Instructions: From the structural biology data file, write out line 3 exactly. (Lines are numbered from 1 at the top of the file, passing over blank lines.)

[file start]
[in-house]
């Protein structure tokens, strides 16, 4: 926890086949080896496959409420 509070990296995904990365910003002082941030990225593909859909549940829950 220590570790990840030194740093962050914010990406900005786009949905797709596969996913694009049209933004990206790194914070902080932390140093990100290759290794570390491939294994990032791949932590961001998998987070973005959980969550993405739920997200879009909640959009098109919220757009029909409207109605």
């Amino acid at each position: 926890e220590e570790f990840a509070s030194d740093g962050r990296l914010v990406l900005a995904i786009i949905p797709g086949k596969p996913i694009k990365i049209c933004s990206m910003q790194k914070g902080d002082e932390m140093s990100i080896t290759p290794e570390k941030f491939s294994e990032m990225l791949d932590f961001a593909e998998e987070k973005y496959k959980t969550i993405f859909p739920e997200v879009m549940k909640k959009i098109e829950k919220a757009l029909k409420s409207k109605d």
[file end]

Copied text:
């Amino acid at each position: 926890e220590e570790f990840a509070s030194d740093g962050r990296l914010v990406l900005a995904i786009i949905p797709g086949k596969p996913i694009k990365i049209c933004s990206m910003q790194k914070g902080d002082e932390m140093s990100i080896t290759p290794e570390k941030f491939s294994e990032m990225l791949d932590f961001a593909e998998e987070k973005y496959k959980t969550i993405f859909p739920e997200v879009m549940k909640k959009i098109e829950k919220a757009l029909k409420s409207k109605d």